I remember the first time I realized that St. Paddy's Day was not all about the shamrock pins and stripy socks we got to wear with our Catholic school uniforms for the week before March 17 every year. My middle school was across the road from one of the most popular authentic Irish pubs in Houston. Don't judge—Houston's strength is not in its zoning laws.
Anyway, from the schoolyard, I would watch the parade of people most detectably not Irish, gathering in the sweltering heat of spring in a hot asphalt parking lot demarcated with green tinsel. Mingling became more purposeful with each green beer refill. Lots of high fives for stealing away from work to get a jump on what would inevitably be a party deep into the next morning. Still, no real unity.
And then, sometime in the early afternoon, the band would arrive and the crowd would become one, spinning, stomping and shouting along with the spirited Irish rock, ballads and laments.
The sounds of revelry drifted across and into our school's open windows, grabbing hold of and stirring my Irish soul. It was the beginning of a lifelong love affair with St. Paddy's Day celebrations, which were celebrated with such zeal that once a year was more than enough.
I'm not going to lie—I drank a lot of green beer, sipped my share of Irish whiskey, fueled by the naughtiness of it, but it was the music and the company it kept that made it all so attractive to me.
Today, as a mom, I'm back to the shamrock pins and stripy socks. And as I am prone to temptation and longing, I don't even break out my Chieftans records much anymore lest I run away from home. Well, that and if it's not on the Disney channel, I have a hard time convincing my 8-year-olds that it's worth listening to.
I was already trying to ignore the allure of Mardi Gras with all its trappings and trickery serving up milk and King Cake to the kids when I learned that an old neglected fave from The Irish Times in D.C., Young Dubliners, was coming to town.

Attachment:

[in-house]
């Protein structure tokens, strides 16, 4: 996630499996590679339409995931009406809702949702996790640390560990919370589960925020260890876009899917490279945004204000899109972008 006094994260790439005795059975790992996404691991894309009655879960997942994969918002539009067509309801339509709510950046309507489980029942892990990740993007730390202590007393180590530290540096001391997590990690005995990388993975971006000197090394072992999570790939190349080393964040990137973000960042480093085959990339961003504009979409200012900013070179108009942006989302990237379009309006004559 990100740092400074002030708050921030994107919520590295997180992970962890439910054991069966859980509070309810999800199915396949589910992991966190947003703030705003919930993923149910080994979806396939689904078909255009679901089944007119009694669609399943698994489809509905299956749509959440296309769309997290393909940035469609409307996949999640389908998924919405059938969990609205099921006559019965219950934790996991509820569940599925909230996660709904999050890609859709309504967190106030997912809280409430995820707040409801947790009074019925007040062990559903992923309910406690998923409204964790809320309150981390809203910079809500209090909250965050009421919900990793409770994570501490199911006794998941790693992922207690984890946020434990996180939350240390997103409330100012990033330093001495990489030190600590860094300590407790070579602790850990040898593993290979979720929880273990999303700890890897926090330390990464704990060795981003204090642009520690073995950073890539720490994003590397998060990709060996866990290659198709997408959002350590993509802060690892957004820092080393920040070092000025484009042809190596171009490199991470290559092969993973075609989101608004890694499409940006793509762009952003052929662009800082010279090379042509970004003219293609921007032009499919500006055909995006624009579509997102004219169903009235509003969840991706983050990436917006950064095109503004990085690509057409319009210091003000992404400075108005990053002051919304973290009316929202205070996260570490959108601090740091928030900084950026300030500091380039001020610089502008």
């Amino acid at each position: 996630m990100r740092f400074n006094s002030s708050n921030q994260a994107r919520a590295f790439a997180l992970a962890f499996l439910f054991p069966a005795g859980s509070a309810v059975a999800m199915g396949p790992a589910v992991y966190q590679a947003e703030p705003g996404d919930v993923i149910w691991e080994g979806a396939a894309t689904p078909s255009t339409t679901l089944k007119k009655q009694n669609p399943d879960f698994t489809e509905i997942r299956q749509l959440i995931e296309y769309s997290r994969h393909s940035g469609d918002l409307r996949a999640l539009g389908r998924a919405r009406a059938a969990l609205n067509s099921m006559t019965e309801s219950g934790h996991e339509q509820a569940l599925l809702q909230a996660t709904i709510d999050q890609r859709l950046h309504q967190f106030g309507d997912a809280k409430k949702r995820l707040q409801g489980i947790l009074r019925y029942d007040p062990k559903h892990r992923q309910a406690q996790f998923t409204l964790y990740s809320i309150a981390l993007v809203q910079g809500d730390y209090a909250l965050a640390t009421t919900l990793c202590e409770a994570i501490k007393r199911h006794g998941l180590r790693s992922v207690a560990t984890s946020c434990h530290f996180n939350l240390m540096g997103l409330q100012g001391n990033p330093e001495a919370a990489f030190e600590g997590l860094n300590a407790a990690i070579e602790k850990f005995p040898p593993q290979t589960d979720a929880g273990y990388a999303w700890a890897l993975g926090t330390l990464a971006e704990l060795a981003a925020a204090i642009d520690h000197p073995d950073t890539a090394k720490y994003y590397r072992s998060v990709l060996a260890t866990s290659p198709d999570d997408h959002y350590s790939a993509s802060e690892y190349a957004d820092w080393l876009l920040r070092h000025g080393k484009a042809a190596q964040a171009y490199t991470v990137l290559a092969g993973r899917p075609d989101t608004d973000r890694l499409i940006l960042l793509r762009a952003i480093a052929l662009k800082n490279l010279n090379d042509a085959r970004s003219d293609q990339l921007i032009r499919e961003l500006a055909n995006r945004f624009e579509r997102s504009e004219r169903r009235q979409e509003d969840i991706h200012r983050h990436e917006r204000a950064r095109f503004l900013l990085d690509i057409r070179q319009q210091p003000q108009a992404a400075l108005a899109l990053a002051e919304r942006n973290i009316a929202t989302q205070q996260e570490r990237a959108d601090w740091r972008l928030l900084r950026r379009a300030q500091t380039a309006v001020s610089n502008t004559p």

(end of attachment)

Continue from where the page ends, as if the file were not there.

They've been together since 1988, when two lads from Dublin, Keith Roberts and Paul O'Toole, moved to Los Angeles and started a band. Their growing mass of diehard fans gave them their name.
"It made sense at the time," said Roberts, lead vocalist and acoustic guitarist. "Had I known then that we'd have such longevity and would still be out doing 180 to 250 shows a year, I probably would have come up with a different name. When people say we're no longer so young, I reply, 'Well, the Fine Young Cannibals never ate anyone.' The cool thing is, we've stayed young at heart, doing our best to grow into the name rather than let the name grow out of us."
With eight albums, an international tour circuit, play on Pandora and Jango satellite radio, the Young Dubliners have stood out from the crowd for their polished songwriting and feisty sound.
Roberts credits the eclectic backgrounds of the Irish and American natives that comprise the group.
"I like to think that our take on songwriting and performance makes the Young Dubliners' sound unique and original. Our strength is in the sum of our parts. We play as a band, as one."
< Immersing myself in the sweet intoxication of their music the past few days has taken me back, made me put in long-overdue phone calls to the friends that I used to dance the night away with in my younger days.